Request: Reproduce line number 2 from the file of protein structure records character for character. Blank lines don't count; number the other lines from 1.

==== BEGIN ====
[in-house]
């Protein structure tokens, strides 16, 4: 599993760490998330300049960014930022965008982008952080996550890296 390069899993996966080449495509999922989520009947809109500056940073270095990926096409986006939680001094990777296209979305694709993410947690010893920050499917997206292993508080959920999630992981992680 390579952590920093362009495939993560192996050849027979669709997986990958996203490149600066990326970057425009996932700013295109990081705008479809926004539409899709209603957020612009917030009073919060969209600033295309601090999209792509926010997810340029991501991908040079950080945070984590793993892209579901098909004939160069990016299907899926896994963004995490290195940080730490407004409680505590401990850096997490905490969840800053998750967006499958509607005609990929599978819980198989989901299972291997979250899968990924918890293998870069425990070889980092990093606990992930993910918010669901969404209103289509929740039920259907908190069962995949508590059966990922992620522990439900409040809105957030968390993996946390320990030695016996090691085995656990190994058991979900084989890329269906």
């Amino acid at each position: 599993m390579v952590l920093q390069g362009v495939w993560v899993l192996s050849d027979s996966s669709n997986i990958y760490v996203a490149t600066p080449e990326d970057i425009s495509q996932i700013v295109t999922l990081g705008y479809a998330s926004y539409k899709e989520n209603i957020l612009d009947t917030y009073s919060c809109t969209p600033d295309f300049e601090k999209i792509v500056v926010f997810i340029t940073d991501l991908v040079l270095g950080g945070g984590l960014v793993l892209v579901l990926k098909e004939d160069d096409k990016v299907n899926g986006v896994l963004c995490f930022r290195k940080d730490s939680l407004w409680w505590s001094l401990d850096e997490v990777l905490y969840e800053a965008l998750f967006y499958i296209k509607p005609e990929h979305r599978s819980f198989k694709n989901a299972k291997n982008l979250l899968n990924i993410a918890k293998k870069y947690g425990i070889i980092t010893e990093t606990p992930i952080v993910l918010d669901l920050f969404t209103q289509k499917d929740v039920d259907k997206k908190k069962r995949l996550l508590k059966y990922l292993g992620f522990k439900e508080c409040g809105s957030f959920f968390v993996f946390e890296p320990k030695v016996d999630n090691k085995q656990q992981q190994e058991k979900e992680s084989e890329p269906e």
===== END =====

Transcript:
């Protein structure tokens, strides 16, 4: 599993760490998330300049960014930022965008982008952080996550890296 390069899993996966080449495509999922989520009947809109500056940073270095990926096409986006939680001094990777296209979305694709993410947690010893920050499917997206292993508080959920999630992981992680 390579952590920093362009495939993560192996050849027979669709997986990958996203490149600066990326970057425009996932700013295109990081705008479809926004539409899709209603957020612009917030009073919060969209600033295309601090999209792509926010997810340029991501991908040079950080945070984590793993892209579901098909004939160069990016299907899926896994963004995490290195940080730490407004409680505590401990850096997490905490969840800053998750967006499958509607005609990929599978819980198989989901299972291997979250899968990924918890293998870069425990070889980092990093606990992930993910918010669901969404209103289509929740039920259907908190069962995949508590059966990922992620522990439900409040809105957030968390993996946390320990030695016996090691085995656990190994058991979900084989890329269906």